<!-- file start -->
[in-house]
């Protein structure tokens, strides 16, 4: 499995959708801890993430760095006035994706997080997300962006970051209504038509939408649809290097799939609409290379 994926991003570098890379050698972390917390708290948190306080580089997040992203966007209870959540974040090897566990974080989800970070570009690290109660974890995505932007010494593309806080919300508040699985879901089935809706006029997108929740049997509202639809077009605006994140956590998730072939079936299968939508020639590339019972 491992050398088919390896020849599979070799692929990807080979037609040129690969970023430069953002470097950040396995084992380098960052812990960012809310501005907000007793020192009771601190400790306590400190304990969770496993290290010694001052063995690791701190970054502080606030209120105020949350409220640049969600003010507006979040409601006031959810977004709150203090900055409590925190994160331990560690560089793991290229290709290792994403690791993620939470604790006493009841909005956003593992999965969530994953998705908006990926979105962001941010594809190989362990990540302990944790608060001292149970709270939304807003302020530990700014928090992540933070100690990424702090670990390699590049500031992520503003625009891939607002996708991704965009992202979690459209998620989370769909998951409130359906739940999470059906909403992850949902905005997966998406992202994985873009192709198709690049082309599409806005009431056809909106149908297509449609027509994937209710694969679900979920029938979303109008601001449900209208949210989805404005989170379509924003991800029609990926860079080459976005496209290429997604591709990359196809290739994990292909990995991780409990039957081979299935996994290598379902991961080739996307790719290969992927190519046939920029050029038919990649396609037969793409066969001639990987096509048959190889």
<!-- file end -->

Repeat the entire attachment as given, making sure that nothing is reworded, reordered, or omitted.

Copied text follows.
[in-house]
């Protein structure tokens, strides 16, 4: 499995959708801890993430760095006035994706997080997300962006970051209504038509939408649809290097799939609409290379 994926991003570098890379050698972390917390708290948190306080580089997040992203966007209870959540974040090897566990974080989800970070570009690290109660974890995505932007010494593309806080919300508040699985879901089935809706006029997108929740049997509202639809077009605006994140956590998730072939079936299968939508020639590339019972 491992050398088919390896020849599979070799692929990807080979037609040129690969970023430069953002470097950040396995084992380098960052812990960012809310501005907000007793020192009771601190400790306590400190304990969770496993290290010694001052063995690791701190970054502080606030209120105020949350409220640049969600003010507006979040409601006031959810977004709150203090900055409590925190994160331990560690560089793991290229290709290792994403690791993620939470604790006493009841909005956003593992999965969530994953998705908006990926979105962001941010594809190989362990990540302990944790608060001292149970709270939304807003302020530990700014928090992540933070100690990424702090670990390699590049500031992520503003625009891939607002996708991704965009992202979690459209998620989370769909998951409130359906739940999470059906909403992850949902905005997966998406992202994985873009192709198709690049082309599409806005009431056809909106149908297509449609027509994937209710694969679900979920029938979303109008601001449900209208949210989805404005989170379509924003991800029609990926860079080459976005496209290429997604591709990359196809290739994990292909990995991780409990039957081979299935996994290598379902991961080739996307790719290969992927190519046939920029050029038919990649396609037969793409066969001639990987096509048959190889």